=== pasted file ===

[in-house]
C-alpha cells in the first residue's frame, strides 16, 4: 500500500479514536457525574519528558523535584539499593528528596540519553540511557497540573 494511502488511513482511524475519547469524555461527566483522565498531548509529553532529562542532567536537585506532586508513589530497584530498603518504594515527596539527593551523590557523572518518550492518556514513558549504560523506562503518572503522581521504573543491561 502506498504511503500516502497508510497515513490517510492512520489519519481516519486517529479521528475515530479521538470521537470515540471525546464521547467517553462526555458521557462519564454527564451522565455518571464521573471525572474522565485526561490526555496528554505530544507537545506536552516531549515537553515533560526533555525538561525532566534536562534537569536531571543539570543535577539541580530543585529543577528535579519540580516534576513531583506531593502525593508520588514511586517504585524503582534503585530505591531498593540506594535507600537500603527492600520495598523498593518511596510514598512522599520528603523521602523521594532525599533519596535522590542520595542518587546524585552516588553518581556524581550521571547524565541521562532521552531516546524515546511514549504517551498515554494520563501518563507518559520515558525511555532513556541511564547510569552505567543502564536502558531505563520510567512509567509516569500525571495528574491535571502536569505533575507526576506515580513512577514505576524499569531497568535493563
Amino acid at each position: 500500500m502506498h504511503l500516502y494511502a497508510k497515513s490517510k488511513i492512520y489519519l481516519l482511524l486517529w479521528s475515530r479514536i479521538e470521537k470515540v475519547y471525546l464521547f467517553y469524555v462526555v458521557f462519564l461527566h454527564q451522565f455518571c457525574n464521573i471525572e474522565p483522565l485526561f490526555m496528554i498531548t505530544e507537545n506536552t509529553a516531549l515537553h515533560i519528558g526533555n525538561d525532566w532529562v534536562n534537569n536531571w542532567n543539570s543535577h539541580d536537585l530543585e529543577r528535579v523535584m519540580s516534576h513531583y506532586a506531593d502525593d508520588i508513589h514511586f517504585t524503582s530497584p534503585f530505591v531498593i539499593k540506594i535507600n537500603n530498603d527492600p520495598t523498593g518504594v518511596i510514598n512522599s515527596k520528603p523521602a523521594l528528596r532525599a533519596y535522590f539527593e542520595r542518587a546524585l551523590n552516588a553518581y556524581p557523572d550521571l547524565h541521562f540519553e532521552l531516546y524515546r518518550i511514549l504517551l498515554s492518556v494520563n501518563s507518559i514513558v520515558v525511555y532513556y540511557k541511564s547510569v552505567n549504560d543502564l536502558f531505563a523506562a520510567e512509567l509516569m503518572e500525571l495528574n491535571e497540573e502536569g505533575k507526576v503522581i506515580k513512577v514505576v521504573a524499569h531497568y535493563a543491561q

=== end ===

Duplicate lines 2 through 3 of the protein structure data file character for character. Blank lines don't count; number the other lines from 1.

C-alpha cells in the first residue's frame, strides 16, 4: 500500500479514536457525574519528558523535584539499593528528596540519553540511557497540573 494511502488511513482511524475519547469524555461527566483522565498531548509529553532529562542532567536537585506532586508513589530497584530498603518504594515527596539527593551523590557523572518518550492518556514513558549504560523506562503518572503522581521504573543491561 502506498504511503500516502497508510497515513490517510492512520489519519481516519486517529479521528475515530479521538470521537470515540471525546464521547467517553462526555458521557462519564454527564451522565455518571464521573471525572474522565485526561490526555496528554505530544507537545506536552516531549515537553515533560526533555525538561525532566534536562534537569536531571543539570543535577539541580530543585529543577528535579519540580516534576513531583506531593502525593508520588514511586517504585524503582534503585530505591531498593540506594535507600537500603527492600520495598523498593518511596510514598512522599520528603523521602523521594532525599533519596535522590542520595542518587546524585552516588553518581556524581550521571547524565541521562532521552531516546524515546511514549504517551498515554494520563501518563507518559520515558525511555532513556541511564547510569552505567543502564536502558531505563520510567512509567509516569500525571495528574491535571502536569505533575507526576506515580513512577514505576524499569531497568535493563
Amino acid at each position: 500500500m502506498h504511503l500516502y494511502a497508510k497515513s490517510k488511513i492512520y489519519l481516519l482511524l486517529w479521528s475515530r479514536i479521538e470521537k470515540v475519547y471525546l464521547f467517553y469524555v462526555v458521557f462519564l461527566h454527564q451522565f455518571c457525574n464521573i471525572e474522565p483522565l485526561f490526555m496528554i498531548t505530544e507537545n506536552t509529553a516531549l515537553h515533560i519528558g526533555n525538561d525532566w532529562v534536562n534537569n536531571w542532567n543539570s543535577h539541580d536537585l530543585e529543577r528535579v523535584m519540580s516534576h513531583y506532586a506531593d502525593d508520588i508513589h514511586f517504585t524503582s530497584p534503585f530505591v531498593i539499593k540506594i535507600n537500603n530498603d527492600p520495598t523498593g518504594v518511596i510514598n512522599s515527596k520528603p523521602a523521594l528528596r532525599a533519596y535522590f539527593e542520595r542518587a546524585l551523590n552516588a553518581y556524581p557523572d550521571l547524565h541521562f540519553e532521552l531516546y524515546r518518550i511514549l504517551l498515554s492518556v494520563n501518563s507518559i514513558v520515558v525511555y532513556y540511557k541511564s547510569v552505567n549504560d543502564l536502558f531505563a523506562a520510567e512509567l509516569m503518572e500525571l495528574n491535571e497540573e502536569g505533575k507526576v503522581i506515580k513512577v514505576v521504573a524499569h531497568y535493563a543491561q